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Food Shift

In an era of chronic drought, could desert crops become the new sustainable dinner?

By CHRISTOPHER D. COOK

Acequias and the Hydraulic Genius of Shari’ah Law

You may not have heard the term “acequia,” but it describes one of oldest, most common-sense systems of irrigation on the planet. The basic idea is to use, and share, a river’s natural patterns rather than rely on the predominant American system—namely, trap it, pipe it, and race to be the first to use it. Our writer tours the globe to track down the acequia’s history, and its leading practitioners.

Story and photography by ROBERTO LOVATO

The Vegetable Detective

A molecular biologist is finding what could be dangerous levels of heavy metals in plants like kale, often called the “queen” of the vegetable kingdom. And they’ve shown up the most in organic varieties.

Story by TODD OPPENHEIMER
Photography by CLAIRE BLOOMBERG

Tips and Inspiration from England’s Great Dixter Gardens

Fergus Garrett, one of the world’s preeminent gardening experts, talks about the art of making fine gardens, and fine gardeners. His tips are drawn from his years managing Great Dixter House & Gardens, the famously gorgeous and uncommonly diverse set of gardens that lie just outside London.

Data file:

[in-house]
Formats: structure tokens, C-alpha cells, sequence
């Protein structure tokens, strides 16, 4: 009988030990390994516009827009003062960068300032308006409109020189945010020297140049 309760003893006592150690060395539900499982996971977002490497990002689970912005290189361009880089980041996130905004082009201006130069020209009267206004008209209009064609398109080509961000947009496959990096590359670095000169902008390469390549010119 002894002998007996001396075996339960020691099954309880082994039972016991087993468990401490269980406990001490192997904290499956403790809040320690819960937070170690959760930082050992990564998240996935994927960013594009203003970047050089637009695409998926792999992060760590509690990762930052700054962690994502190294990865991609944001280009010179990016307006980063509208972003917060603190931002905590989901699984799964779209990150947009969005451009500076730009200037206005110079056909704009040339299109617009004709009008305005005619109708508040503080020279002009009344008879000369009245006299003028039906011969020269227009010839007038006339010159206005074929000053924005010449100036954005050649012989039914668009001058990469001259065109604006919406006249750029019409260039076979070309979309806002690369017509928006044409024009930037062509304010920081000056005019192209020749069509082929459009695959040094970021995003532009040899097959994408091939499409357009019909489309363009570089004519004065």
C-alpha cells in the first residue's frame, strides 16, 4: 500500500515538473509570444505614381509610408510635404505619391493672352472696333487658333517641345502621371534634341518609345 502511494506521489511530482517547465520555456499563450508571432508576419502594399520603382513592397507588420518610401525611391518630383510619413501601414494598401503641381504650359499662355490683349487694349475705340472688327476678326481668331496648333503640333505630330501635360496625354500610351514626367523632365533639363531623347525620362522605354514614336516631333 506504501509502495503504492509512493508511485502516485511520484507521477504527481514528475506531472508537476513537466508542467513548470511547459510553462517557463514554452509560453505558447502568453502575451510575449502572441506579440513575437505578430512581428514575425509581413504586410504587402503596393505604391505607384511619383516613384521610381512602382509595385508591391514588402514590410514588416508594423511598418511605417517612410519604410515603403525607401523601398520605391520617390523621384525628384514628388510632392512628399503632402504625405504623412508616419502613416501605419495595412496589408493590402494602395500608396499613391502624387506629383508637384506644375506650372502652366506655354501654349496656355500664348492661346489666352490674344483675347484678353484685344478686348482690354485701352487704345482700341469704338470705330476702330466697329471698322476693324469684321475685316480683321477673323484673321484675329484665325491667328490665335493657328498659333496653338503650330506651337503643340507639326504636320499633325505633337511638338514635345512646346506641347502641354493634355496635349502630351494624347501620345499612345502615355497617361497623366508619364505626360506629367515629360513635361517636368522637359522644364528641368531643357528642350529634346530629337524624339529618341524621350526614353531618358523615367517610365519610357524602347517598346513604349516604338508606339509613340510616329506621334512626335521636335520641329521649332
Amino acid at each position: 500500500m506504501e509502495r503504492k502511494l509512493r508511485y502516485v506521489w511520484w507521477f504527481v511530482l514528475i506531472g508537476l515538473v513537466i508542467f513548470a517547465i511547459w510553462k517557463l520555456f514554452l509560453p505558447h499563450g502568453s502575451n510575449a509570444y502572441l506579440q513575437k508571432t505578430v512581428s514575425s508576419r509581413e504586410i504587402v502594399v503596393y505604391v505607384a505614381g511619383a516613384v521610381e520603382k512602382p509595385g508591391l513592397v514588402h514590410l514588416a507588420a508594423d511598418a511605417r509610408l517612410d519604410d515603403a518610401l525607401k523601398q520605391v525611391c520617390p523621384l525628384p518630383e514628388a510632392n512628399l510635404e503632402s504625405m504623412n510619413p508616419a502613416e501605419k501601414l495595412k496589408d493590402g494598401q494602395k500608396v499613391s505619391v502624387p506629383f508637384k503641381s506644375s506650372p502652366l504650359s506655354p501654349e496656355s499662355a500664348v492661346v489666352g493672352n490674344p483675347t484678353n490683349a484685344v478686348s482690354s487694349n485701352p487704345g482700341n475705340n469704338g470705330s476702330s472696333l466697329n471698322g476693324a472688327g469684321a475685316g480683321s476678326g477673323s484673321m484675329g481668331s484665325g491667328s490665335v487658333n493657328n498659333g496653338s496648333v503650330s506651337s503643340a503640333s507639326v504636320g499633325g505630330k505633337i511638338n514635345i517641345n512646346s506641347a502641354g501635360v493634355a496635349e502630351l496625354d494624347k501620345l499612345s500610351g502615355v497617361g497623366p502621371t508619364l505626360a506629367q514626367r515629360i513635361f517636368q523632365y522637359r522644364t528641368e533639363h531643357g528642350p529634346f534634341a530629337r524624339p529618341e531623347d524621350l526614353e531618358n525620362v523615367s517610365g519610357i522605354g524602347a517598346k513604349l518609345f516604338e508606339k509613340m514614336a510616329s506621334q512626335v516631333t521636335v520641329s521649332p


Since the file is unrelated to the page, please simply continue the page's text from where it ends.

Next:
By THOMAS C. COOPER

The Drought Fighter

On a frigid, eight-acre farm just outside downtown Sebastopol, Paul Kaiser has devised a hyper-intensive form of organic agriculture that is grossing more than $100,000 an acre. And, he believes, saving the planet at the same time. Yet a number of farming experts see trouble on his horizon.

By TODD OPPENHEIMER

A Perfect Note: The Soufflés of Café Jacqueline

Deep in San Francisco’s storied North Beach neighborhood, Jacqueline Margulis has been making soufflés for her café’s customers five nights a week for more than 40 years. Welcome to our story—and mini-documentary—on the only restaurant in the U.S. that specializes solely on this challenging but famously scrumptious symbol of French cuisine.

Film by PHOEBE RUBIN
Story by TODD OPPENHEIMER

Cuba’s Harvest of Surprises

More than two decades ago, a Cuban farming revolution that had nothing to do with ideology bore a bounty of fruit. What could the U.S. learn about sustainable agriculture from its much smaller neighbor?

By CHRISTOPHER D. COOK

The Hidden Powers of a Sheep

While the fashion industry continues to produce more and more clothing made from synthetics, with all their harmful effects, we’ve ignored the wonders of wool. The material is natural, durable, and endlessly renewable; more important, its creators (the sheep) can help regenerate the soil, along with the world’s drying, fire-prone landscapes. Fortunately, a wool revival seems to be underway.

By JUDITH D. SCHWARTZ

The Bug Whisperer

Mark Sturges doesn’t advertise and clients have to find him by word of mouth, but find him they do. He’s become a master of an agricultural art as old as agriculture itself: basic compost.

By KRISTIN OHLSON
Photography by MARK STURGES and KRISTIN OHLSON

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